Sports

A global sports centre to churn out the legends of tomorrow

Bengaluru | Updated on November 07, 2018 Published on November 07, 2018

(from left) Rahul Dravid, former Test captain; Prakash Padukone, badminton legend, and Vivek Kumar, founder and Director, at the Padukone-Dravid Centre for Sports Excellence, in Yelahanka, near Bengaluru   -  BL

The centre has 16 badminton courts built to world tournament standards   -  All photos by SOMASHEKAR GRN

A sports assessment and rehabilitation facility at the centre   -  SOMASHEKAR GRN

The Padukone-Dravid Centre, spread over 15 acres, will focus on six sports

Prakash Padukone is emphatic when he says that today’s top sportsmen cannot carp any longer about lack of world-class facilities to train. And there’s enough money in the system too. “If sportspersons don’t do well, then I would blame them entirely. If we don’t win medals in the Olympics, it is either due to lack of talent or hard work. There are enough institutions to support them but, in return, promise a medal,” says the badminton legend.

To get its young wards to train at precisely such world-class facilities, in February this year the Tata Capital-sponsored Prakash Padukone Badminton Academy, with its chief coach Vimal Kumar, moved to the Padukone-Dravid Centre for Sports Excellence, named jointly after another Karnataka sports legend.

Around 4 km off the expressway to Bengaluru’s airport lies the sports centre, spread over 15 acres amid swaying casuarina groves, fields and fast-developing apartments. To the left of the entrance to the plush and orderly sports enclave is a lush, green football field with smaller practice fields. Inside, it’s a sportsman’s delight: 16 badminton courts built to world tournament standards; an Olympic-sized swimming pool with a smaller indoor, heated pool; tennis and squash courts, a cricket field as well as an indoor nets facility where Virat Kohli and team had also trained.

The sports centre will focus on six sports, points out Vivek Kumar, sportsman (who played badminton for Karnataka) and entrepreneur, along with his wife Shama Kittur (who represented India in badminton). Badminton, cricket, football, squash, tennis and swimming are the focus sports, each of them run by different academies (which pay the sports centre for use of the facilities) headed by sportsmen of eminence.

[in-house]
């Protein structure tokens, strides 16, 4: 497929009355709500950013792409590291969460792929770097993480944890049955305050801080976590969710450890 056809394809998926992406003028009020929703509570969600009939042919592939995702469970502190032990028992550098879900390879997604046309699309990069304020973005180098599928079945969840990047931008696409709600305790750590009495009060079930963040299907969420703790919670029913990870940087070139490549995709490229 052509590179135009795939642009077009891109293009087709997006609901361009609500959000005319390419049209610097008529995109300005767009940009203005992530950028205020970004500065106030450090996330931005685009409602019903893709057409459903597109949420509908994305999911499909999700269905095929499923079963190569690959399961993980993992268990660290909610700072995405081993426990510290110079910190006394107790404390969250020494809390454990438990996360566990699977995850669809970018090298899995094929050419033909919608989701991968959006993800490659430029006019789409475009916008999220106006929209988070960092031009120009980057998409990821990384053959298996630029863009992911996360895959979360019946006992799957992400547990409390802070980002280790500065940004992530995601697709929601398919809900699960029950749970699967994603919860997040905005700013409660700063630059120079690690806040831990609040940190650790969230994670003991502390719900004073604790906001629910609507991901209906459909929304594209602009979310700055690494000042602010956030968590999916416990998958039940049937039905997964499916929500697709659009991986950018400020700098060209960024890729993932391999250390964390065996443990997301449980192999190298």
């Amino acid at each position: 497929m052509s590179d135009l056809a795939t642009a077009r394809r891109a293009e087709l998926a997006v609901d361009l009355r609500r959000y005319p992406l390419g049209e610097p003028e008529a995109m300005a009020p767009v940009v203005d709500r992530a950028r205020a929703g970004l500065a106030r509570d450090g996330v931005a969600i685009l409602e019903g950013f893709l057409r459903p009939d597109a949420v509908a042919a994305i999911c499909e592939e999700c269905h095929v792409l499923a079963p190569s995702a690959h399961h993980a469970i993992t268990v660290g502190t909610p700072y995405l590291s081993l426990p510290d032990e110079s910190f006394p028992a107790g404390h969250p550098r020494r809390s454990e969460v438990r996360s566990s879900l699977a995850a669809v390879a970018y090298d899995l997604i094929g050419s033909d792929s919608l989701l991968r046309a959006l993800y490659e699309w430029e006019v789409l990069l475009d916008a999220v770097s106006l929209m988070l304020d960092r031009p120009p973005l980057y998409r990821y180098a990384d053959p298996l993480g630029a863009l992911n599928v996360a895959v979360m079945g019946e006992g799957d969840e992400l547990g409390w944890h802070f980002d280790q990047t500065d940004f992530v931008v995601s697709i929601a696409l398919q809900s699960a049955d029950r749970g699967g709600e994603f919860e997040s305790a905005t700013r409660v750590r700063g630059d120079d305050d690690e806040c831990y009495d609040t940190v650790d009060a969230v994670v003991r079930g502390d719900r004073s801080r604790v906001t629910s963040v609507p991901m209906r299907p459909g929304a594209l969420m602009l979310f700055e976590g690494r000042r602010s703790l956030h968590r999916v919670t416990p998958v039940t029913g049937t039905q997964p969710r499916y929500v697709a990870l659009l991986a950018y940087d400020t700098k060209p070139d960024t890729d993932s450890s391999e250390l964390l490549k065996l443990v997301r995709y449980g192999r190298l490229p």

More facilities

The cricket academy is sponsored by Cult Fitness, promoted by former Myntra promoter Mukesh Bansal. Dieticians, nutritionists, physios, sports psychologists, you name it, they are available for the 700 sportspersons who train at the centre, many of them from other parts of the country.

Olympian Abhinav Bindra has set up a sports assessment and rehabilitation centre here, investing from a grant he received from the Sports Authority of India. The centre has an assessment and training wing, a Pilates room and a therapy machine (for acute pain relief).

Rahul Dravid, who is co-Chairman of the sports centre along with Padukone, says he values his mentorship role. “There is a lot of joy when I come here. I can see players with dreams in their eyes. I try to help ensure that the facility maintains its standard,” he says. Asked if cricket is already supported well enough, Dravid says more such centres of excellence are needed. “During the last decade, players coming from smaller towns have been doing very well. They have to be supported with international facilities like these. The pool of cricketers has grown bigger,” he explains. Dravid himself does not coach at the centre as he is already coaching the India U-19 team.

Vivek, who has so far invested ₹65 crore in setting up the facilities, shortly intends to open up membership of the upcoming club house to sports-loving individuals and corporates. They will have access to play all the racquet sports, use the fitness centres and get a free assessment of their physical state at the sports rehab centre. “They could play or practise alongside an international sportsperson and their fees could actually subsidise the facilities for the sportspersons,” says Vivek. The centre will also host a couple of restaurants for members that could serve wine and beer. The break-even for the project, he expects, will happen in 6-8 years and will depend on the membership response.

In a year’s time, a residential block will be ready across from the sports centre. Spread over one acre it can take in 300 students/players in a dorm set-up and 25 double rooms are also planned. Vivek expects another ₹3 crore of capex to be spent on completing these facilities.

The building right in front of the sports facility will eventually house a sports museum that will honour India’s international sportsmen and feature sports memorabilia. With the museum, Padukone expects the centre will emerge as a must-see tourist destination. Looking around the sports centre, Prakash says wryly, that it’s a far cry from the Canara Union hall where he started playing in his early years and rose to fame.

Published on November 07, 2018
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